Obama – Our Prince of Peace?

Is President Obama our Prince of Peace?  Whether you think the President deserves the 2009 Nobel Peace prize or not, the award sticks to him like bees drawn to nectar.  Expectations about him as a peacemaker or the dismissal of the award coming too soon in this young presidency both miss the point.  The more significant question is how we are each peacemakers in our own spheres of influence.

When the Obama’s attend church on Christmas they will be among the hundreds of millions reminded of the birth of a child revered as the Prince of Peace.  The Christ of the Christian tradition speaks about peacemakers being “blessed”.   The juxtaposition of the peace prize being awarded within days of a deeper commitment to the war in Afghanistan is an irony reflecting the precarious nature of what we understand as “peace”.

In the time of Christ peace was widely understood to mean the absence of conflict for the Roman Empire.  The Hebrew tradition of Christ viewed peace as the “well-being” of all.  This was a social construct.  It was about the well-being of economic, spiritual and social relationships.  Quite different from an absence of conflict.  The Prince of Peace’s peace is proactive and engaged.  It is a peace that celebrates our inter-connectedness.  We are part of one human family in which our own well being is only possible when the well-being of all is actively pursued.

Obama is not the Prince of Peace.  Time will tell whether he is an active peacemaker or not.  But he does bring a refreshing understanding of what it means for Americans to be part of the human family that includes all, not just some.  If he becomes an activist peacemaker his successes will reflect how we each  understand ourselves to be about peace, about well-being for all.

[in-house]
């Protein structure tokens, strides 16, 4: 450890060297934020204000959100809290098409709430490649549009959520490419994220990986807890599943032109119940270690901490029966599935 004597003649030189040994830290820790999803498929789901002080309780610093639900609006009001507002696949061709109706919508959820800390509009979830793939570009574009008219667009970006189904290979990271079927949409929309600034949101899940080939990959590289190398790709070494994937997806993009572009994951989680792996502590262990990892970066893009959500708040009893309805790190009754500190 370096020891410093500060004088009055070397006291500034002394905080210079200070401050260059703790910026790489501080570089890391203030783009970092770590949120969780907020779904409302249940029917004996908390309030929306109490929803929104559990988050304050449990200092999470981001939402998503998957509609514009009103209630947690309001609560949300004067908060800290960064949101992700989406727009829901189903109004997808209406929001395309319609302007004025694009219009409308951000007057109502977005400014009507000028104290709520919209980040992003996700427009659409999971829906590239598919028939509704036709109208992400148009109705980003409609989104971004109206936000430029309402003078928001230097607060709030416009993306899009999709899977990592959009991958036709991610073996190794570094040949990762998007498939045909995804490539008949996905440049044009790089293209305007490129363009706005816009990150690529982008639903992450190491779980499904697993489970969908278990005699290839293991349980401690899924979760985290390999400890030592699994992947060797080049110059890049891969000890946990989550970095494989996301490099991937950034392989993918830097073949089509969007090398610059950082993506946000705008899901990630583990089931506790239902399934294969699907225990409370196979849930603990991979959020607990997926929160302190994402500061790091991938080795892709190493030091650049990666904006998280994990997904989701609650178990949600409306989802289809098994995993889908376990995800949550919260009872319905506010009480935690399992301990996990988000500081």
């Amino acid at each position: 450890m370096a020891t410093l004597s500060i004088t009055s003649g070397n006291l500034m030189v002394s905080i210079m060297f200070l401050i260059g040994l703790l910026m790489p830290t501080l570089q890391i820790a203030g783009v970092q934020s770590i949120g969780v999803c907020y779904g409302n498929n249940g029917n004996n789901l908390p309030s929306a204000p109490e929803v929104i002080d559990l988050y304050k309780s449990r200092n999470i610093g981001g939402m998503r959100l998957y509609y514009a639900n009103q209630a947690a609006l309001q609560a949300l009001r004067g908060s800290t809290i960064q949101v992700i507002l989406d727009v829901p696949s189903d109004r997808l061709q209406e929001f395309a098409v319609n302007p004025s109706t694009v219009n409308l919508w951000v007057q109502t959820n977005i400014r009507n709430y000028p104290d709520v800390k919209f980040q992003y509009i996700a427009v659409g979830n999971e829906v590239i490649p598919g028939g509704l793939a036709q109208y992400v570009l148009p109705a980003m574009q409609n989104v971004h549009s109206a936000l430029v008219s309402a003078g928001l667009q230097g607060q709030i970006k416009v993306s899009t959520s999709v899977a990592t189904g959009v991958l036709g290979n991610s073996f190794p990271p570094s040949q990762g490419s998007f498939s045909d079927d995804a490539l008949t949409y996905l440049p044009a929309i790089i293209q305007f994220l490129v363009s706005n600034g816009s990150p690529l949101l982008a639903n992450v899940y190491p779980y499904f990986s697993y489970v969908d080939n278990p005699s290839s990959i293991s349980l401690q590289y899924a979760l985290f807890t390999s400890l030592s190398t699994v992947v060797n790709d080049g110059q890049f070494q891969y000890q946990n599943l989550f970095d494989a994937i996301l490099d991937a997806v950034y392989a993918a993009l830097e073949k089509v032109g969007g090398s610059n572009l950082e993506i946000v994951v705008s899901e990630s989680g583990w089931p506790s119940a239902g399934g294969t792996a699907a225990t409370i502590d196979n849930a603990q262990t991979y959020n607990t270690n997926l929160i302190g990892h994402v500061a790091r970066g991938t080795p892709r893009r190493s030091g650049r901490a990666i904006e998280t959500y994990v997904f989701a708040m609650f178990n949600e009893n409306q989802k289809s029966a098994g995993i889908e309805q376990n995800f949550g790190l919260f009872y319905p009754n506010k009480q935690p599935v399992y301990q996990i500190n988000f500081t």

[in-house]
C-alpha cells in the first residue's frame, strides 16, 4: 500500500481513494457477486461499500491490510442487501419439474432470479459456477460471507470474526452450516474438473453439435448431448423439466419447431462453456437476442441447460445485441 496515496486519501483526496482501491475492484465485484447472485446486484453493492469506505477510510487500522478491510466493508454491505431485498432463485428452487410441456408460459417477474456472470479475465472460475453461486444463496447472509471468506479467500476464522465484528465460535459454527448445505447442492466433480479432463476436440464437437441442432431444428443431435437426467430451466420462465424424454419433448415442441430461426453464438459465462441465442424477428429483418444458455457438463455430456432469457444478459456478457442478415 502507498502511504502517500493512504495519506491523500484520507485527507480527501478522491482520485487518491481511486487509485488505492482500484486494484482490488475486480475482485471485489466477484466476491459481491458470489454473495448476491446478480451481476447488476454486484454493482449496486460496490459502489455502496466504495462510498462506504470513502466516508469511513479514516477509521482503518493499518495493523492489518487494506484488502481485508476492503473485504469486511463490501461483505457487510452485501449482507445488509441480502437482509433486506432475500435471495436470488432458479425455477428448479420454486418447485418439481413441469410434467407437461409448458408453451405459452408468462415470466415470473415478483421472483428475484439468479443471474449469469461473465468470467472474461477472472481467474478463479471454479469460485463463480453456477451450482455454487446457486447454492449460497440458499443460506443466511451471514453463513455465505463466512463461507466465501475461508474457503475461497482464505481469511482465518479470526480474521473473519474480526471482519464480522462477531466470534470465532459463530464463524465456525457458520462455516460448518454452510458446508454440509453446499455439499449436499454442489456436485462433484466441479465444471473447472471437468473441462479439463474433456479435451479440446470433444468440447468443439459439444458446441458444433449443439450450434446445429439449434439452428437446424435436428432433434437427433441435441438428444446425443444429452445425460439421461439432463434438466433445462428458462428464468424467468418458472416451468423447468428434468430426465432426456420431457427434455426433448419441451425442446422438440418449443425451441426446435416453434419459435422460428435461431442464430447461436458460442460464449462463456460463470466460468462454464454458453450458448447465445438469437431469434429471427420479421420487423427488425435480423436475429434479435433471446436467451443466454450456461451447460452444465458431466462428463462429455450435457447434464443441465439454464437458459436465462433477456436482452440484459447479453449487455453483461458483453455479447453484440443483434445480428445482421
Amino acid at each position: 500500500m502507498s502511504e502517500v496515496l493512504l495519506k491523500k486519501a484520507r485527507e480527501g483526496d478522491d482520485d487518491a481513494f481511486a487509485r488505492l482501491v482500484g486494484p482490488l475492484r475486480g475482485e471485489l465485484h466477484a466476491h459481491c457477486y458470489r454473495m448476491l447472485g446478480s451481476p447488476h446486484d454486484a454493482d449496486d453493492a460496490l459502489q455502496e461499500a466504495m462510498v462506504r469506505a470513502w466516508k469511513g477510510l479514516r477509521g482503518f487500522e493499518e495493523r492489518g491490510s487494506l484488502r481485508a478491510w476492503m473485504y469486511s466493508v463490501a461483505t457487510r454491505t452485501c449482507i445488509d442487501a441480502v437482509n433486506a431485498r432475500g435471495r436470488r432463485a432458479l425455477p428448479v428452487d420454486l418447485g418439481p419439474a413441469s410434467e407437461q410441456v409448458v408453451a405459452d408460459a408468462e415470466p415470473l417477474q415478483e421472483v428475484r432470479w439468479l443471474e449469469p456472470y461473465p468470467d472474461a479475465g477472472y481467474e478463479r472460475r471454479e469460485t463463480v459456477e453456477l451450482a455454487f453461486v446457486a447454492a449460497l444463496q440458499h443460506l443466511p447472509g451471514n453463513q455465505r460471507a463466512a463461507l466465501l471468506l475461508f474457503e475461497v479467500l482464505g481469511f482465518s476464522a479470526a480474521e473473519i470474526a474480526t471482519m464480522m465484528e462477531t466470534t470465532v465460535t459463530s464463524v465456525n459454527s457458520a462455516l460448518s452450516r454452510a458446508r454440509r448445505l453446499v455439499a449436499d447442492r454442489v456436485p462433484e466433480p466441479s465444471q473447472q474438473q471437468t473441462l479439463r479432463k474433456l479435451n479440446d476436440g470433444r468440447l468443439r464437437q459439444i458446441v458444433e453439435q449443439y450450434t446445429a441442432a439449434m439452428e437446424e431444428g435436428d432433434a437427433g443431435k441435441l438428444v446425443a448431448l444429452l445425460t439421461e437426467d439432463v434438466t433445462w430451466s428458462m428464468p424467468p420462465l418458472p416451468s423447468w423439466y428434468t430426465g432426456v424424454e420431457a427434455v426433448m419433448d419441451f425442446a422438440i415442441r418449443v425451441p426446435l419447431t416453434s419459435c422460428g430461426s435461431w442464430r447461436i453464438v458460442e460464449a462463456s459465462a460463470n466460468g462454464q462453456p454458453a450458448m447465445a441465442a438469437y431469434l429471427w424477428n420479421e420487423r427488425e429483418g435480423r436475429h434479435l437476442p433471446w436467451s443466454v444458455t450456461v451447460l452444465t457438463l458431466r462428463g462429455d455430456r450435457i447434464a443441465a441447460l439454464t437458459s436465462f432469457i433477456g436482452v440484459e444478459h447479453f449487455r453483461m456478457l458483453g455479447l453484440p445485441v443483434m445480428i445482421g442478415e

From his Hindu tradition Gandhi believed swaraj, the concept of self-restraint, meant that all of the necessities of life should be enjoyed alike by all – the wealthy, poor and comfortable.   Gandhi said, “I give you a talisman:  Whenever you are in doubt, or when the self becomes too much with you, apply the following test.  Recall the face of the poorest and weakest man whom you may have seen, and ask yourself is the step you contemplate is going to be of any use to him.  Will he gain anything by it?  Will it restore him to a control over his own fate and destiny? In other words, will it lead to swaraj for the hungry and starving millions?  Then you will find you own doubts and yourself melting away.”

What a talisman for us and the newest Nobel Laureate!  Although Gandhi was never awarded the Nobel, even thought he was nominated for it five times, he is the spiritual and moral leader of the non-violence movement.  Gandhi, like the Noel Peace Laureates Muhammad Yunus, Desmond Tutu, the Dalai Lama and Nelson Mandela, understood that without the well-being of all, peace is an illusion.

Leaders can’t do it alone.  Leaders need the encouragement and participation of others.  No wonder Mr. Obama paid homage today to the organizations and legions of people working for peace and well-being around the world.  The President has the moral leadership and capacity to engage and invite us to each to support the well-being of all.

While congratulating the President on becoming a Nobel Peace Laureate, it is we who are invited to be re-engaged with the entire human family.  Then peace will begin to break out.

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